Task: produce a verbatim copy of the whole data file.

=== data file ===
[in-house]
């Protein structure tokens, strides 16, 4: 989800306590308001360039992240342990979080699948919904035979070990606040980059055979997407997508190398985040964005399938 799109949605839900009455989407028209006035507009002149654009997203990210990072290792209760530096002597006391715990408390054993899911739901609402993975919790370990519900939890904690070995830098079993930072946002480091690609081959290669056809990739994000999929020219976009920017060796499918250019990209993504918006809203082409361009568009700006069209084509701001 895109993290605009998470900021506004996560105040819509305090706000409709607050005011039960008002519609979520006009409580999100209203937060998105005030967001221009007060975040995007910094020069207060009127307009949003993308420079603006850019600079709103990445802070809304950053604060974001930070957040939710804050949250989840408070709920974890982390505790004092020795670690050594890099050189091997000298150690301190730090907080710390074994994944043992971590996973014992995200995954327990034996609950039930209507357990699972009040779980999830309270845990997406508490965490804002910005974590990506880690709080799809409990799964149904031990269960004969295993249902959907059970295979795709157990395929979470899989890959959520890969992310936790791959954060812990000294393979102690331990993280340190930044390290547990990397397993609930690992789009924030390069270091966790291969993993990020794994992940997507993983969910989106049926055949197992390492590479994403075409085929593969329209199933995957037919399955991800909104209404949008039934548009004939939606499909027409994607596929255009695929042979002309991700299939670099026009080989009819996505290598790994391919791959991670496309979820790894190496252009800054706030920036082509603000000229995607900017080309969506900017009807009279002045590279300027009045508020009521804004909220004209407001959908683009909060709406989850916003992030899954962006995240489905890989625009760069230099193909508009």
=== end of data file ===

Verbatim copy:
[in-house]
């Protein structure tokens, strides 16, 4: 989800306590308001360039992240342990979080699948919904035979070990606040980059055979997407997508190398985040964005399938 799109949605839900009455989407028209006035507009002149654009997203990210990072290792209760530096002597006391715990408390054993899911739901609402993975919790370990519900939890904690070995830098079993930072946002480091690609081959290669056809990739994000999929020219976009920017060796499918250019990209993504918006809203082409361009568009700006069209084509701001 895109993290605009998470900021506004996560105040819509305090706000409709607050005011039960008002519609979520006009409580999100209203937060998105005030967001221009007060975040995007910094020069207060009127307009949003993308420079603006850019600079709103990445802070809304950053604060974001930070957040939710804050949250989840408070709920974890982390505790004092020795670690050594890099050189091997000298150690301190730090907080710390074994994944043992971590996973014992995200995954327990034996609950039930209507357990699972009040779980999830309270845990997406508490965490804002910005974590990506880690709080799809409990799964149904031990269960004969295993249902959907059970295979795709157990395929979470899989890959959520890969992310936790791959954060812990000294393979102690331990993280340190930044390290547990990397397993609930690992789009924030390069270091966790291969993993990020794994992940997507993983969910989106049926055949197992390492590479994403075409085929593969329209199933995957037919399955991800909104209404949008039934548009004939939606499909027409994607596929255009695929042979002309991700299939670099026009080989009819996505290598790994391919791959991670496309979820790894190496252009800054706030920036082509603000000229995607900017080309969506900017009807009279002045590279300027009045508020009521804004909220004209407001959908683009909060709406989850916003992030899954962006995240489905890989625009760069230099193909508009």